Dr. Jayajit Das is a principal investigator in the Battelle Center for Mathematical Medicine at the Research Institute and an Associate Professor of Pediatrics at the Ohio State University. He is also an investigator at the Biophysics program at the Ohio State University. Dr. Das’s research focuses on uncovering mechanisms underlying innate and adaptive responses in higher organisms and polymicrobial infections using computational and mathematical tools rooted in statistical physics and engineering in synergistic collaboration with experimental labs at the Research Institute and outside the campus.


Seth Faith – Applied bioinformatic technologies

Dr. Seth A. Faith investigates bioinformatic tools as applied solutions to biosecurity and forensics challenges for federal and industry stakeholders.  He also directs strategic partnerships for the Infectious Diseases Institute at OSU.

 

 


Steve Goodman – Bacterial biofilms, NCH

The Goodman Lab focuses on investigating bacterial biofilms, communities of bacteria that are encased in an extracellular matrix that protects them from the environment and are the primary physiologic state in the host.  We study both making good biofilms using tunable probiotic bacteria to facilitate benefits to the host and getting rid of bad biofilms that are the cause of chronic and recurrent infections.


Andrea Grottoli – Corals and oceanography

Dr. Grottoli’s research is focused on three areas of research: 1- determining what drives resilience in corals in the face of climate change, 2- reconstructing oceanographic conditions in the past based on coral skeletal isotope and trace metal records, and 3- the impact of land-use on the delivery of carbon to small tropical and temperate rivers.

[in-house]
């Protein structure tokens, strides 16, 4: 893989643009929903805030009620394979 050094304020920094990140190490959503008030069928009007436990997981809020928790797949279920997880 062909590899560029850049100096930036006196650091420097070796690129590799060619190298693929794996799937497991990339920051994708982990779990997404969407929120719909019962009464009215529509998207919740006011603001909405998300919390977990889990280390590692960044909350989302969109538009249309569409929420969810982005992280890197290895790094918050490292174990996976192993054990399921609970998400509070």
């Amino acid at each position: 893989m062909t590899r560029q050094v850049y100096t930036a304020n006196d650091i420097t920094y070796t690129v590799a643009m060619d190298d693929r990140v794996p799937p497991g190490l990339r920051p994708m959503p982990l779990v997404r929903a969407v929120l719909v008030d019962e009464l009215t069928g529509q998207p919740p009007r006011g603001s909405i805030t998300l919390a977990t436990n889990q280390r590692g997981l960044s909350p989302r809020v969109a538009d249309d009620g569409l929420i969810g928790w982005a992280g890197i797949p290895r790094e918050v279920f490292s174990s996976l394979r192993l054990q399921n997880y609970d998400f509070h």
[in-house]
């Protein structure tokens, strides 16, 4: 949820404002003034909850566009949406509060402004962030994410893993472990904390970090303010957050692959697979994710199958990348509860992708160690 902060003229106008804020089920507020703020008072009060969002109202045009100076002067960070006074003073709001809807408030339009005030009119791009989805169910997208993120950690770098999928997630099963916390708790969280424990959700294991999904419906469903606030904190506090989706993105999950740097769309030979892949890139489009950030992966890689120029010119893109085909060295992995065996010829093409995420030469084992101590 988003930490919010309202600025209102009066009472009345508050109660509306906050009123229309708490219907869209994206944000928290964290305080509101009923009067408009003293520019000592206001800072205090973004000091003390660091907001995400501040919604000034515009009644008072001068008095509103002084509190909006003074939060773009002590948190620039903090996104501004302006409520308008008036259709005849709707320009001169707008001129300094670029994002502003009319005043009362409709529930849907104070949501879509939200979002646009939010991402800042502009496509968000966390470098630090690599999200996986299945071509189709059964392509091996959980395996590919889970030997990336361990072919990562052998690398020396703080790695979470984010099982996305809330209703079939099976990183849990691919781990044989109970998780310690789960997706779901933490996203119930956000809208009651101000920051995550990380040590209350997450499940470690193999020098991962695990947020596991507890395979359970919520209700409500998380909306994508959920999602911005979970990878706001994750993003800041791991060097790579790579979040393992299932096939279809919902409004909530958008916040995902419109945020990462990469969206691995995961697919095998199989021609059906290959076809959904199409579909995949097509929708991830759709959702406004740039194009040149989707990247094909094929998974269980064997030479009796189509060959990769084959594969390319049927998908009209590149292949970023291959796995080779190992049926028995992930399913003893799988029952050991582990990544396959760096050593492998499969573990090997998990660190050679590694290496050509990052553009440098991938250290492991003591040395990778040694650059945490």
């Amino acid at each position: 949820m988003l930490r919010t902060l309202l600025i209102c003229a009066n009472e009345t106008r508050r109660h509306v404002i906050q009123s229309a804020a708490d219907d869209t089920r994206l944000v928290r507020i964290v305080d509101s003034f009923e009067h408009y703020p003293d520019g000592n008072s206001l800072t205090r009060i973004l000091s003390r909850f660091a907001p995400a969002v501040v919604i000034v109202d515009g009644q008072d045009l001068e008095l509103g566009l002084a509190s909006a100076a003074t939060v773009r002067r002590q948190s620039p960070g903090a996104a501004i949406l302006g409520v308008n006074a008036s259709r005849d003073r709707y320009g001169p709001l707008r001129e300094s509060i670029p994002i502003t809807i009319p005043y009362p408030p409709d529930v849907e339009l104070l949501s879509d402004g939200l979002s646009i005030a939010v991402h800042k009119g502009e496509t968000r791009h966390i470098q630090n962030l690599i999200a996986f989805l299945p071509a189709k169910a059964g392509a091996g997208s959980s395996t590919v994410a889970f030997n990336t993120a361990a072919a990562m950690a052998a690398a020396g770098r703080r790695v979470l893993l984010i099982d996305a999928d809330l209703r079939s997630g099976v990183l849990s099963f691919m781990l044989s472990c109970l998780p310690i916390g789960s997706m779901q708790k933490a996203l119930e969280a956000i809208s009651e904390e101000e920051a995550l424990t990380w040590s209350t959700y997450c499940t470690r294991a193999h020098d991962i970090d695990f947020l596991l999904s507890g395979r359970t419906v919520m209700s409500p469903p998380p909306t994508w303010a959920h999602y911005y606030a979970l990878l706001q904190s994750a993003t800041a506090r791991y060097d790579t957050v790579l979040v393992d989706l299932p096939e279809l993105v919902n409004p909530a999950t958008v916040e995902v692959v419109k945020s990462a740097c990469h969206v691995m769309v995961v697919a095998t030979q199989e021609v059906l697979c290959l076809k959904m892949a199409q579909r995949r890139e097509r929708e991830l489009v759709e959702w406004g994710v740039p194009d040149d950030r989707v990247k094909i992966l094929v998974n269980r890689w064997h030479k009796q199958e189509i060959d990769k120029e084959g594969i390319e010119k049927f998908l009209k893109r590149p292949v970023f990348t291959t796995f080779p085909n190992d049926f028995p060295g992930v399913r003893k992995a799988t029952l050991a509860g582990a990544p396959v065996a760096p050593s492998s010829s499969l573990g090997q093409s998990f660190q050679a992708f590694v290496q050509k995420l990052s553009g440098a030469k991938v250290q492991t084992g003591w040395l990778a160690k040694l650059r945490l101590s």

John Gunn – Microbial pathogenesis – Salmonella & Francisella, NCH

The Gunn laboratory studies the pathogenic mechanisms of acute and chronic infections caused by the facultative intracellular pathogens Salmonella Typhi/Typhimurium and Francisella tularensis. They focus on virulence gene regulation, resistance to innate immune killing, chronic infection, biofilm formation and the development of new therapeutics/vaccines.

 


Vanessa Hale – Animal microbiome

Dr. Vanessa Hale is an assistant professor in the Department of Veterinary Preventive Medicine. Her lab investigates the gut microbiome to better understand how the microbiome shapes disease susceptibility and pathogenesis. Ultimately, her goal is to identify ways in which the microbiome may be manipulated in order to prevent or treat disease.


Natalie Hull – Drinking water microbiome

Dr. Natalie Hull is an assistant professor in the Department of Civil, Environmental, and Geodetic Engineering. She is a member of the Water TEAM (Treatment Engineering And Microbiome) Research Group, which seeks to better understand and control microbes in water. Their goal is to understand the microbiome of water from source to tap and to develop methods for controlling waterborne pathogens and sanitizing water supplies.


Samantha (Sam) King – Streptococcal species

The King laboratory focuses on defining interactions between streptococcal species and their hosts in the context of both health and disease. Specifically, our work is focused on defining the mechanisms by which these species bind relevant host surfaces with the long-term goals of improving health and reducing the burden of disease.


Benjamin Kopp – Host-pathogen interactions in respiratory disease

The Kopp laboratory focuses on host-pathogen interactions that impact chronic respiratory diseases such as cystic fibrosis (CF) and lung disease related to sickle cell. Our studies with human cell models are used to develop novel therapeutics and find new targets to allow for improved killing of bacteria and regulation of hyper-inflammatory signaling in chronic respiratory diseases.


Christian Lauber – Tools for understanding the microbiome